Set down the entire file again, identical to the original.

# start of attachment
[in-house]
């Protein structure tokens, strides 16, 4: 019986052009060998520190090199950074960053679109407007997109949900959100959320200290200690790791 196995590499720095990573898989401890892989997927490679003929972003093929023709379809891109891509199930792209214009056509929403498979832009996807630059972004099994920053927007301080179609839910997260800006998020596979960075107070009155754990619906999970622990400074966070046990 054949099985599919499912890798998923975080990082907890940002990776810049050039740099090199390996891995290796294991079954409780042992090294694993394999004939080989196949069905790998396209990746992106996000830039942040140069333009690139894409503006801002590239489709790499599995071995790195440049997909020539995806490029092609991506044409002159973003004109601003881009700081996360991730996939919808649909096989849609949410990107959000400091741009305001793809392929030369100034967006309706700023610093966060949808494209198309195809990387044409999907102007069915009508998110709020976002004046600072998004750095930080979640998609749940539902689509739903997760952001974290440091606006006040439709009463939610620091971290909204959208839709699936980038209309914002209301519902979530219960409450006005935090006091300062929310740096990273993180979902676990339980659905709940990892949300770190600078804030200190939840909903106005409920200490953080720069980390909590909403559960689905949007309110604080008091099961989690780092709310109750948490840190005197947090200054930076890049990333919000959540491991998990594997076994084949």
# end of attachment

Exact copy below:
[in-house]
């Protein structure tokens, strides 16, 4: 019986052009060998520190090199950074960053679109407007997109949900959100959320200290200690790791 196995590499720095990573898989401890892989997927490679003929972003093929023709379809891109891509199930792209214009056509929403498979832009996807630059972004099994920053927007301080179609839910997260800006998020596979960075107070009155754990619906999970622990400074966070046990 054949099985599919499912890798998923975080990082907890940002990776810049050039740099090199390996891995290796294991079954409780042992090294694993394999004939080989196949069905790998396209990746992106996000830039942040140069333009690139894409503006801002590239489709790499599995071995790195440049997909020539995806490029092609991506044409002159973003004109601003881009700081996360991730996939919808649909096989849609949410990107959000400091741009305001793809392929030369100034967006309706700023610093966060949808494209198309195809990387044409999907102007069915009508998110709020976002004046600072998004750095930080979640998609749940539902689509739903997760952001974290440091606006006040439709009463939610620091971290909204959208839709699936980038209309914002209301519902979530219960409450006005935090006091300062929310740096990273993180979902676990339980659905709940990892949300770190600078804030200190939840909903106005409920200490953080720069980390909590909403559960689905949007309110604080008091099961989690780092709310109750948490840190005197947090200054930076890049990333919000959540491991998990594997076994084949």